Babak Zanjani allegedly conspired with First Islamic Investment Bank of Kuala Lumpur, Malaysia, and what the U.S. Treasury Department said were front companies stretching from Malaysia to Tajikistan and Turkey to Iran to move "billions of dollars on behalf of the Iranian regime," whose disputed nuclear program the West is confronting with an increasing array of economic penalties.
Iran maintains its nuclear program is for peaceful purposes, not nuclear weapons as the West and Israel allege, but won't give U.N. inspectors greater access to its nuclear facilities and continues enriching uranium that could be used in a nuclear weapon.
Indeed, Iran announced an expansion of its uranium production last week after international diplomatic talks in Kazakhstan on its nuclear program ended in an impasse.
Thursday's Treasury announcement was the second high-profile U.S. action against accused violators of the Iranian sanctions in four weeks.
The department blacklisted Greek shipping tycoon Dimitris Cambis March 14, accusing him and 14 of his companies of conspiring with Iran to acquire eight large oil tankers for Iran and disguise their ownership to transport Iranian oil to unwitting foreign customers in defiance of Western sanctions.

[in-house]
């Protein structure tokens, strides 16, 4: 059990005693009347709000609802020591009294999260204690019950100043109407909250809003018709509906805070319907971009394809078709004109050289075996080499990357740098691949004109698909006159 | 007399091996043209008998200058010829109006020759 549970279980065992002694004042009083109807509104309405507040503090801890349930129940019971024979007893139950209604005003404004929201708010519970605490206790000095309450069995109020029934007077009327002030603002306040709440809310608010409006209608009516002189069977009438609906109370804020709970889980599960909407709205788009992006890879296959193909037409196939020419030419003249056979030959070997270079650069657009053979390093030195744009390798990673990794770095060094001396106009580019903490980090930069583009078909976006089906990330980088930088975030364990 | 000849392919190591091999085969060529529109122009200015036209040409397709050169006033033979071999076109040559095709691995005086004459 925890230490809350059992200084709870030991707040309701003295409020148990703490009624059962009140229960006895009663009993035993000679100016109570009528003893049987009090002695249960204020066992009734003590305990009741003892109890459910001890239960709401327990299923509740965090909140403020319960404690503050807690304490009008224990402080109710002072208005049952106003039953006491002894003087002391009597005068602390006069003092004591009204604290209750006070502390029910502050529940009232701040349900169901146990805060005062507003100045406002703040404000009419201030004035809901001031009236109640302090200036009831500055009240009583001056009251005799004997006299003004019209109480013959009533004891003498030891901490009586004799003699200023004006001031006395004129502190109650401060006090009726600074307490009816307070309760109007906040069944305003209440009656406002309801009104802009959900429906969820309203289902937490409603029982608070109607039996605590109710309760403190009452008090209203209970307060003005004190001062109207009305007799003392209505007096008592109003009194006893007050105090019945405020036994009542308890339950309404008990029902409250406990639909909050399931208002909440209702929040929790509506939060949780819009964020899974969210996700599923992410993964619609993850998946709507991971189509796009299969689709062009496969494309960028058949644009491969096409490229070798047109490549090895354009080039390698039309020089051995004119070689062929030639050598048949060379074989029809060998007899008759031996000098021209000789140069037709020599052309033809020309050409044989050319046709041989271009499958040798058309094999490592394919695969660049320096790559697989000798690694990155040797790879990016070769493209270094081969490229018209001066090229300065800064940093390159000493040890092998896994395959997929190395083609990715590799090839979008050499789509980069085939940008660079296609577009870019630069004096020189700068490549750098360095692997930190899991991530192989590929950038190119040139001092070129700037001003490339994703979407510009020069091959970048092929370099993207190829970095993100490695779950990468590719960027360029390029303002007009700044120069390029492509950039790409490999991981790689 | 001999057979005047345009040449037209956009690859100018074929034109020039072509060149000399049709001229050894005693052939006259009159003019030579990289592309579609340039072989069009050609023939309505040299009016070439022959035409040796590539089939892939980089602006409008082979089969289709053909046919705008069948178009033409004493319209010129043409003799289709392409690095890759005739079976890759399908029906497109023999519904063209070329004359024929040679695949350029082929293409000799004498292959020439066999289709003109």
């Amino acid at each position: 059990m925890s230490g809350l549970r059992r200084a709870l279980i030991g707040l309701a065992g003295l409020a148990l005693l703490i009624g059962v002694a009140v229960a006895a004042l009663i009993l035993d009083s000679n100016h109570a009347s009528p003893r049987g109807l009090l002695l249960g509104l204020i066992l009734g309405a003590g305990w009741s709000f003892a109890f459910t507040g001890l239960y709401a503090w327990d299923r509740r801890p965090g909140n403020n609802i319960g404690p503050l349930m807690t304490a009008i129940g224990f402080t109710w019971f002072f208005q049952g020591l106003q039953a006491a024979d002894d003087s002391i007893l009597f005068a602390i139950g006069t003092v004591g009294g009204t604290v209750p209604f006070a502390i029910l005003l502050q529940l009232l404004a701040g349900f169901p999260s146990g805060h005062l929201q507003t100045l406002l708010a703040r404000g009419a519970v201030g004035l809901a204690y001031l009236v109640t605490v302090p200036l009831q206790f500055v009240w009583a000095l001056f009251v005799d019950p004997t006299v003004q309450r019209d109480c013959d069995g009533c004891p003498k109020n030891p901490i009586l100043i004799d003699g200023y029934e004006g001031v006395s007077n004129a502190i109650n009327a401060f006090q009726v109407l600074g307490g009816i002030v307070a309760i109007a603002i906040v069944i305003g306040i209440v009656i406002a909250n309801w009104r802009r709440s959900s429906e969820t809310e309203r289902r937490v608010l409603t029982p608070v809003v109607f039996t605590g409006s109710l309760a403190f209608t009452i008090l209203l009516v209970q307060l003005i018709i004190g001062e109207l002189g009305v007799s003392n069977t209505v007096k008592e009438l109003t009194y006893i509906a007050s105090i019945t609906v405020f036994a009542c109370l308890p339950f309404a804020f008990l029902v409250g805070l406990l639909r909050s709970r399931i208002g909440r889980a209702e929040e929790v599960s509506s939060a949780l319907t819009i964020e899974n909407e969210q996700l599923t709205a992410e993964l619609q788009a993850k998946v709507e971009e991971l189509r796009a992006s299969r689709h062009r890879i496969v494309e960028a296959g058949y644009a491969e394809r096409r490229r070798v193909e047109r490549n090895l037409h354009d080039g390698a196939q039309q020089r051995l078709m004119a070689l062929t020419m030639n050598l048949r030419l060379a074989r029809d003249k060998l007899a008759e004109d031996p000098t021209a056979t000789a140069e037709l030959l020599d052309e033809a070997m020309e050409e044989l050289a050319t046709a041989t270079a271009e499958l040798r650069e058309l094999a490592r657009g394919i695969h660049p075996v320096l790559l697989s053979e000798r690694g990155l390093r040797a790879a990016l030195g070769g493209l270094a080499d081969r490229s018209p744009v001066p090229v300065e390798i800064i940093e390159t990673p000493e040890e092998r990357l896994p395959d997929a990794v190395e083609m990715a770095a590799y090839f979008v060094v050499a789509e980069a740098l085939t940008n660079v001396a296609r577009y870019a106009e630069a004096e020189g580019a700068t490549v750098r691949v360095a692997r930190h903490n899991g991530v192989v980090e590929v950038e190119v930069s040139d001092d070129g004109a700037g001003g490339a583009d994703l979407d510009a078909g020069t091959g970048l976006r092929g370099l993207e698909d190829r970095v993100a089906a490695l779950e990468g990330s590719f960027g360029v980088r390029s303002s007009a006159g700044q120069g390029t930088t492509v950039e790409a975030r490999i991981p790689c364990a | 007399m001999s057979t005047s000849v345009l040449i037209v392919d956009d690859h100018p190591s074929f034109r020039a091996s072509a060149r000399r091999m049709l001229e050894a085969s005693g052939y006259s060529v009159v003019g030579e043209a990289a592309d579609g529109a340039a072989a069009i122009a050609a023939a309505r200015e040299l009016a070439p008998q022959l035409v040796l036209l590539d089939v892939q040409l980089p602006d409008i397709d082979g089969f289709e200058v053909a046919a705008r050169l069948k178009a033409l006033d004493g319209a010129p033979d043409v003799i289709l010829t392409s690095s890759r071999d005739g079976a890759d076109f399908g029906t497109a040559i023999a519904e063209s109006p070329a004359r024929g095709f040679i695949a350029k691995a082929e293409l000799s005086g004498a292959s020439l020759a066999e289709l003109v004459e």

"As international sanctions have become increasingly stifling, Iran has resorted to criminal money-laundering techniques, moving its oil and money under false names and pretenses," Treasury Undersecretary for Terrorism and Financial Intelligence David Cohen said in a statement.
"Whether through Babak Zanjani, Dimitris Cambis or tomorrow's chosen accomplice, we will be relentless in exposing and thwarting Iran's attempts to evade international sanctions and abuse the global financial system," Cohen said.
The Treasury action also applied to Swiss-based Iranian oil trading company Naftiran Intertrade Co. Ltd.., which the department said was owned or controlled by National Iranian Oil Co.
Washington already blacklisted NIOC as an agent or affiliate of Iran's Islamic Revolutionary Guard Corps.
The guard corps is supposed to protect Iran's Islamic system but is allegedly used to prevent internal dissident and military uprisings.
The U.S. sanctions freeze the assets of the blacklisted people and companies and ban American dealings with them. Foreign companies that do business with them also run the risk of U.S. penalties.
Zanjani, chairman of more than 60 companies known as the Sorinet Group of the United Arab Emirates, had no immediate comment.
Two Sorinet companies -- Sorinet Commercial Trust Bankers of Dubai and International Safe Oil of Labuan, Malaysia -- were named by the Treasury Department as allegedly being involved in the multibillion-dollar scheme.
A senior Treasury official told several news organizations the alleged money-laundering relationship with Zanjani was relatively easy to trace.
"These are Rube Goldberg-type networks in an effort to try to get access to revenues and not being able to do so in a way that escapes our attention," the official said.
Rube Goldberg was a U.S. cartoonist and engineer who created inventions that became famous for performing simple tasks with as much complexity as possible.